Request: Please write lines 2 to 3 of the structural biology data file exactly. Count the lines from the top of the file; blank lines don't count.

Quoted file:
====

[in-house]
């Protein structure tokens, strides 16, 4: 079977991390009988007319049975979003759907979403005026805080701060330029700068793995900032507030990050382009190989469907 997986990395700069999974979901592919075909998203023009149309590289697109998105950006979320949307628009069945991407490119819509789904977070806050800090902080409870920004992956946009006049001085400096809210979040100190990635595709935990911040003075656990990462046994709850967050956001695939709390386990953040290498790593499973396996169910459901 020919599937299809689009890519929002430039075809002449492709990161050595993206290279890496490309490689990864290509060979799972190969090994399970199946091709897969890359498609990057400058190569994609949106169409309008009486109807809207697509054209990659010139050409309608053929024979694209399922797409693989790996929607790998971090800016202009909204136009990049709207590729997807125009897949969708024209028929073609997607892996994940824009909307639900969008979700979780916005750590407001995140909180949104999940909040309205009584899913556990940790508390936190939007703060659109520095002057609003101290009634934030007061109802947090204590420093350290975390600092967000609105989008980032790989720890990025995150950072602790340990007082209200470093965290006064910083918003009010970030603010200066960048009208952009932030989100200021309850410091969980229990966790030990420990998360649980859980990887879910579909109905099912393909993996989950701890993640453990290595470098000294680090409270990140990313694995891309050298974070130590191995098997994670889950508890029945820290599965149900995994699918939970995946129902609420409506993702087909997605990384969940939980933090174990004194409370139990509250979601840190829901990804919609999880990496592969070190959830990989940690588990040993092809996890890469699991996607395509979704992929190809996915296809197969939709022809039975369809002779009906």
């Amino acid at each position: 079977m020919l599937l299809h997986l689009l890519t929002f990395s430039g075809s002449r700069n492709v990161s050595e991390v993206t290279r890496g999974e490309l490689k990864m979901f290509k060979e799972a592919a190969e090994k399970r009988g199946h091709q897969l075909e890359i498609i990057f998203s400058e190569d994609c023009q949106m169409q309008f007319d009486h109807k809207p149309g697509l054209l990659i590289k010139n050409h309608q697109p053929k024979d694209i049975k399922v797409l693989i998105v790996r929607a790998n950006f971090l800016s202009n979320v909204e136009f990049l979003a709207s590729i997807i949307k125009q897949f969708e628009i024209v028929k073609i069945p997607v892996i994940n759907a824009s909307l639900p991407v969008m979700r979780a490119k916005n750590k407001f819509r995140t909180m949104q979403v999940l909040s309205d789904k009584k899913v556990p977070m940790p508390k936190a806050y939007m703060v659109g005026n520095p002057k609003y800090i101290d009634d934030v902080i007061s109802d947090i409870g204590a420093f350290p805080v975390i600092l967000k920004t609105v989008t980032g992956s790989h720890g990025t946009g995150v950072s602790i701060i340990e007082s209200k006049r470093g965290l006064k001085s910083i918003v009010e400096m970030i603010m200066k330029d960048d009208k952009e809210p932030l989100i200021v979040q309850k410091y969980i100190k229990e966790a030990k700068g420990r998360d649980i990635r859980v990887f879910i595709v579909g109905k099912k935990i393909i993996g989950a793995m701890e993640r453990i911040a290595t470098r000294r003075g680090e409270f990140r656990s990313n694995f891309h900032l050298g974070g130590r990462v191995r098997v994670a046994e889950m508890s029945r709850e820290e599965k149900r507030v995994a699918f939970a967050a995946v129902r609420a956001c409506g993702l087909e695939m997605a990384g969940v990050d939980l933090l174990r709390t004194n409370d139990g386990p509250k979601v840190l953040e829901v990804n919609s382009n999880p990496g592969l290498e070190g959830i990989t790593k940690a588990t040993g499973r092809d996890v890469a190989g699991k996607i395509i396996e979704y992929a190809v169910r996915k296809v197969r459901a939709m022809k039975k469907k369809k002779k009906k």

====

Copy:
């Protein structure tokens, strides 16, 4: 079977991390009988007319049975979003759907979403005026805080701060330029700068793995900032507030990050382009190989469907 997986990395700069999974979901592919075909998203023009149309590289697109998105950006979320949307628009069945991407490119819509789904977070806050800090902080409870920004992956946009006049001085400096809210979040100190990635595709935990911040003075656990990462046994709850967050956001695939709390386990953040290498790593499973396996169910459901 020919599937299809689009890519929002430039075809002449492709990161050595993206290279890496490309490689990864290509060979799972190969090994399970199946091709897969890359498609990057400058190569994609949106169409309008009486109807809207697509054209990659010139050409309608053929024979694209399922797409693989790996929607790998971090800016202009909204136009990049709207590729997807125009897949969708024209028929073609997607892996994940824009909307639900969008979700979780916005750590407001995140909180949104999940909040309205009584899913556990940790508390936190939007703060659109520095002057609003101290009634934030007061109802947090204590420093350290975390600092967000609105989008980032790989720890990025995150950072602790340990007082209200470093965290006064910083918003009010970030603010200066960048009208952009932030989100200021309850410091969980229990966790030990420990998360649980859980990887879910579909109905099912393909993996989950701890993640453990290595470098000294680090409270990140990313694995891309050298974070130590191995098997994670889950508890029945820290599965149900995994699918939970995946129902609420409506993702087909997605990384969940939980933090174990004194409370139990509250979601840190829901990804919609999880990496592969070190959830990989940690588990040993092809996890890469699991996607395509979704992929190809996915296809197969939709022809039975369809002779009906």
């Amino acid at each position: 079977m020919l599937l299809h997986l689009l890519t929002f990395s430039g075809s002449r700069n492709v990161s050595e991390v993206t290279r890496g999974e490309l490689k990864m979901f290509k060979e799972a592919a190969e090994k399970r009988g199946h091709q897969l075909e890359i498609i990057f998203s400058e190569d994609c023009q949106m169409q309008f007319d009486h109807k809207p149309g697509l054209l990659i590289k010139n050409h309608q697109p053929k024979d694209i049975k399922v797409l693989i998105v790996r929607a790998n950006f971090l800016s202009n979320v909204e136009f990049l979003a709207s590729i997807i949307k125009q897949f969708e628009i024209v028929k073609i069945p997607v892996i994940n759907a824009s909307l639900p991407v969008m979700r979780a490119k916005n750590k407001f819509r995140t909180m949104q979403v999940l909040s309205d789904k009584k899913v556990p977070m940790p508390k936190a806050y939007m703060v659109g005026n520095p002057k609003y800090i101290d009634d934030v902080i007061s109802d947090i409870g204590a420093f350290p805080v975390i600092l967000k920004t609105v989008t980032g992956s790989h720890g990025t946009g995150v950072s602790i701060i340990e007082s209200k006049r470093g965290l006064k001085s910083i918003v009010e400096m970030i603010m200066k330029d960048d009208k952009e809210p932030l989100i200021v979040q309850k410091y969980i100190k229990e966790a030990k700068g420990r998360d649980i990635r859980v990887f879910i595709v579909g109905k099912k935990i393909i993996g989950a793995m701890e993640r453990i911040a290595t470098r000294r003075g680090e409270f990140r656990s990313n694995f891309h900032l050298g974070g130590r990462v191995r098997v994670a046994e889950m508890s029945r709850e820290e599965k149900r507030v995994a699918f939970a967050a995946v129902r609420a956001c409506g993702l087909e695939m997605a990384g969940v990050d939980l933090l174990r709390t004194n409370d139990g386990p509250k979601v840190l953040e829901v990804n919609s382009n999880p990496g592969l290498e070190g959830i990989t790593k940690a588990t040993g499973r092809d996890v890469a190989g699991k996607i395509i396996e979704y992929a190809v169910r996915k296809v197969r459901a939709m022809k039975k469907k369809k002779k009906k």